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$ d=\frac{x^2}{x-y}$ and im trying to find d'.

do i take it as $x^2(x-y)^{-1}$ ? That seems to give me the wrong answer.

If i take it like that, i get $ 2x(x-y)^{-1} + x^2(-1)(x-y)^{-2}$.

is this correct?

with respect to $x$

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2  
Derivative with respect to what? –  Javier Badia Mar 8 '13 at 1:19
    
You want to find the derivative of $$\frac{x^2}{x-y}$$ with respect to $x$? –  Pedro Tamaroff Mar 8 '13 at 1:19
    
yes sorry with respect to x –  user65678 Mar 8 '13 at 1:20
    
Is $y$ a different variable? A function of $x$? –  Andres Caicedo Mar 8 '13 at 1:23
1  
Yes, what you got is correct. –  Berci Mar 8 '13 at 1:29

1 Answer 1

If we have $f(x,y)=\frac{x^2}{x-y}$ and we are only differentiating with respect to $x$ we can use either the product rule, or the quotient rule. I prefer the product rule though. So here's what we do :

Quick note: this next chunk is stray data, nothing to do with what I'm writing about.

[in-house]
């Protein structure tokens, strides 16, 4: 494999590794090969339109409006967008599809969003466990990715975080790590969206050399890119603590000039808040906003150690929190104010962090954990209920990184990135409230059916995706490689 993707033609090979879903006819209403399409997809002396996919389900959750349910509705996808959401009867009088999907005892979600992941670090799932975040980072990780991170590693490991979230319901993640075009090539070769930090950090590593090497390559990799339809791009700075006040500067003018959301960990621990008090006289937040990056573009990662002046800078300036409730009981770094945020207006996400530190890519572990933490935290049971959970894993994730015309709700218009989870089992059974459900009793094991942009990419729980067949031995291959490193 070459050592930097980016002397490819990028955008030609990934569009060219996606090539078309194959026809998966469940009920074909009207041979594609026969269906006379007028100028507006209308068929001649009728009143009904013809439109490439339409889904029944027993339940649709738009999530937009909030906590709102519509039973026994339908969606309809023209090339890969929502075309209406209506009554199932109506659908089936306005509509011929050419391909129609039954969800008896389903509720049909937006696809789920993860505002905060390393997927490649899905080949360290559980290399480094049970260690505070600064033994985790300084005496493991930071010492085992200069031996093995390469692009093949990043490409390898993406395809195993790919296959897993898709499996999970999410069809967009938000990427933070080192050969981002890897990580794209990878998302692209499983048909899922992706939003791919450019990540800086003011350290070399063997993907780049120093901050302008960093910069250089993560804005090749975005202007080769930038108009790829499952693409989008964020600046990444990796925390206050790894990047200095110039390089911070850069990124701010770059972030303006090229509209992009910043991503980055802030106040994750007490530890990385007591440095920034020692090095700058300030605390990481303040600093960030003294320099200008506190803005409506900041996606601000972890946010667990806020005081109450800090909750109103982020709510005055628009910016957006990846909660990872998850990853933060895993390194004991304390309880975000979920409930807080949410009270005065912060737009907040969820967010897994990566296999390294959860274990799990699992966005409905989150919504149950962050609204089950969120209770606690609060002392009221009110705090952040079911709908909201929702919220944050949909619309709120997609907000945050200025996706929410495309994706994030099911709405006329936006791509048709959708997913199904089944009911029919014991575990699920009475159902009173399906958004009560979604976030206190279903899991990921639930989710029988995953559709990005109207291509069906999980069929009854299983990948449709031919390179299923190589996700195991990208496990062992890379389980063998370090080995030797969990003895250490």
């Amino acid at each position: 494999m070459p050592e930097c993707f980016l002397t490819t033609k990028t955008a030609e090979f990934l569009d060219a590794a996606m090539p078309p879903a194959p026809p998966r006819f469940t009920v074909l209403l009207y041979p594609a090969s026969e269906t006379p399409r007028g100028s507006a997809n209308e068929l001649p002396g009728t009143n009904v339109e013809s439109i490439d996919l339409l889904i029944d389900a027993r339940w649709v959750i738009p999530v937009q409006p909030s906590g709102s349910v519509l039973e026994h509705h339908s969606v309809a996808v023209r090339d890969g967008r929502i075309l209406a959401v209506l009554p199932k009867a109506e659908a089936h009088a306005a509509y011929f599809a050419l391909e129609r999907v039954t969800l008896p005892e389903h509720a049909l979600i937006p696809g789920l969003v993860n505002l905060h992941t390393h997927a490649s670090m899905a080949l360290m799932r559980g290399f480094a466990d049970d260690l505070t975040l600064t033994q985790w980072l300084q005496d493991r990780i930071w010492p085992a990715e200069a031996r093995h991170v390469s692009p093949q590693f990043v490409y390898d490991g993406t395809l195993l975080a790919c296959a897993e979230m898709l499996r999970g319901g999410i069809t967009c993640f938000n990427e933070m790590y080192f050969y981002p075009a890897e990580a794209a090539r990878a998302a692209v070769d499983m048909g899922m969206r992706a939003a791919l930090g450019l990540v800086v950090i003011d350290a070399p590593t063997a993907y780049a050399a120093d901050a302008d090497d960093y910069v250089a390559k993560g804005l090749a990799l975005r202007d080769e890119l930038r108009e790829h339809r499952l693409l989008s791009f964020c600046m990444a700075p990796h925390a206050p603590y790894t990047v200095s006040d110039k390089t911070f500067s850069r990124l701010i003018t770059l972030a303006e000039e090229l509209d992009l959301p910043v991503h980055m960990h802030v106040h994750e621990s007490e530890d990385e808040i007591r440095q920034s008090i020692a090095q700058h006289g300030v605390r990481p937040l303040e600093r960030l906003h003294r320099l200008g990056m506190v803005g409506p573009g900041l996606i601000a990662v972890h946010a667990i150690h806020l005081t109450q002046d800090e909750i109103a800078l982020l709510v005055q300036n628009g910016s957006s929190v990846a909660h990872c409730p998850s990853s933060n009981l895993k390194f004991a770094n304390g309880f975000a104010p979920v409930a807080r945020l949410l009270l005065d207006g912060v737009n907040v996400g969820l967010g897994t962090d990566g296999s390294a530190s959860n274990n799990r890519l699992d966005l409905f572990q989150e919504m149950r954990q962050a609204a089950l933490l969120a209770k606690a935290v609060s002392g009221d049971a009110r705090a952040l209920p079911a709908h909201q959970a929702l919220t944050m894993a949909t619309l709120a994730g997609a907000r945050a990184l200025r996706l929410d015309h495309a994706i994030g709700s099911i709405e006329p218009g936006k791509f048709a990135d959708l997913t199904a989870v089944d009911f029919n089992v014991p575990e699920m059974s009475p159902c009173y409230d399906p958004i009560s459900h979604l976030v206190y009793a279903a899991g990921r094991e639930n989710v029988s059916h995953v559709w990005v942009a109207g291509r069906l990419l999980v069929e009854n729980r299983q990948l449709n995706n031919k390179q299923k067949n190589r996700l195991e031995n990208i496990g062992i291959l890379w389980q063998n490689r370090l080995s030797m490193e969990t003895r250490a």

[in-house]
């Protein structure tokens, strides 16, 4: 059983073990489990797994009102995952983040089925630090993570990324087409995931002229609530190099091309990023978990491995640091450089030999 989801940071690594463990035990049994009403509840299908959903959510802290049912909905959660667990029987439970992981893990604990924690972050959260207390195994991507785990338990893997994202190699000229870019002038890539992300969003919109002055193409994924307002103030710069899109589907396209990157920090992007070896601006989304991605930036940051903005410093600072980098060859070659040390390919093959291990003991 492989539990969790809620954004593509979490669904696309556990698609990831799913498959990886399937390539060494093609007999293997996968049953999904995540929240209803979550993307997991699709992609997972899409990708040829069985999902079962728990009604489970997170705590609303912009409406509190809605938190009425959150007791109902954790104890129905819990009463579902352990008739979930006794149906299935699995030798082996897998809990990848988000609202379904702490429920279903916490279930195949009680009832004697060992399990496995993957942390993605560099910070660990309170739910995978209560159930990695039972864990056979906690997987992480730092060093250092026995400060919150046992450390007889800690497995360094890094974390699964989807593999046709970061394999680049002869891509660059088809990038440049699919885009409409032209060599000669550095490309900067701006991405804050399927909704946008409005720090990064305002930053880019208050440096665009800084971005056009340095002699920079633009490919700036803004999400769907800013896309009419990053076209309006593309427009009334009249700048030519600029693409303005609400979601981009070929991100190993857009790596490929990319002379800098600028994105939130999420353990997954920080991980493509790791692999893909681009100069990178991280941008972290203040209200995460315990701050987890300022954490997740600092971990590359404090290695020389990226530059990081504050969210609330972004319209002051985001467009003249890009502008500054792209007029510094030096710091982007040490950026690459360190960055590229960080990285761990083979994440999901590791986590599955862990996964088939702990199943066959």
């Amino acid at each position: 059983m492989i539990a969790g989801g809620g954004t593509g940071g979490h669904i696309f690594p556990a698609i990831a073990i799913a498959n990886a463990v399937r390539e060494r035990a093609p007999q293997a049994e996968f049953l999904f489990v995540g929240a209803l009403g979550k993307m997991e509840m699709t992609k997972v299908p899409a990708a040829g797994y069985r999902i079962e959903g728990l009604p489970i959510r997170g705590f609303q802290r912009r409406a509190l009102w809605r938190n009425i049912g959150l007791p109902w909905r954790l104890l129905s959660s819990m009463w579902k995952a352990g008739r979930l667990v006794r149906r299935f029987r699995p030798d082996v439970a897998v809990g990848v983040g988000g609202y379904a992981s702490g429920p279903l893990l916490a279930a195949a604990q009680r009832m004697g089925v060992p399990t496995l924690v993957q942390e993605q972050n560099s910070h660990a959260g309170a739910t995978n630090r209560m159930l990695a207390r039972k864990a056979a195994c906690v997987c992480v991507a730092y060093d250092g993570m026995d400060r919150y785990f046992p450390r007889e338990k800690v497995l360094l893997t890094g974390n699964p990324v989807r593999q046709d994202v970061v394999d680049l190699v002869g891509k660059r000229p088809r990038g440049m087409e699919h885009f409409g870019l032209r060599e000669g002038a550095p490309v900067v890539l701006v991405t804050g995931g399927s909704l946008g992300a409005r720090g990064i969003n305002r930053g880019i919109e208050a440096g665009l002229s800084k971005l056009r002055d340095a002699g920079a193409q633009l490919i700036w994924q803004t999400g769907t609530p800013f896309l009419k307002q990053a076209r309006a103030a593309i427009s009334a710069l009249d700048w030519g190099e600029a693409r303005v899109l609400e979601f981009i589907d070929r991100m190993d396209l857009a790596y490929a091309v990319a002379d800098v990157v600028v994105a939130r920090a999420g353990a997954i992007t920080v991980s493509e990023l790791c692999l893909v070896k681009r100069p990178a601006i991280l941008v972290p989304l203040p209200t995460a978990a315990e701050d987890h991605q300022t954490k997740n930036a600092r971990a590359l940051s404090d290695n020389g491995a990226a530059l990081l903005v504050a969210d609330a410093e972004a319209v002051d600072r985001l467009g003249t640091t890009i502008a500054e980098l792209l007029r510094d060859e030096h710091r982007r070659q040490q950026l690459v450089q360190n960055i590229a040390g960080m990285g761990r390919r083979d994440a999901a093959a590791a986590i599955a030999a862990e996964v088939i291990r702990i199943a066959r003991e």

$$\frac{\partial f(x,y)}{\partial x}= \frac{\partial (x^2(x-y)^{-1})}{\partial x}= 2x(x-y)^{-1}+x^2(-1)(x-y)^{-2}$$

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thank you. im on the right track it seems. guess i just messed up somewhere on my way to the final answer in my problem. –  user65678 Mar 8 '13 at 1:31
    
@Calc1DropOut what prime means for the function of two variables? –  Kaster Mar 8 '13 at 1:32
    
@Kaster I edited to make it more clear. –  MITjanitor Mar 8 '13 at 1:36
    
@Calc1DropOut I bet you meant $\frac {\partial f}{\partial x}$ :) –  Kaster Mar 8 '13 at 1:38
    
Yeah ;) thanks! –  MITjanitor Mar 8 '13 at 1:41

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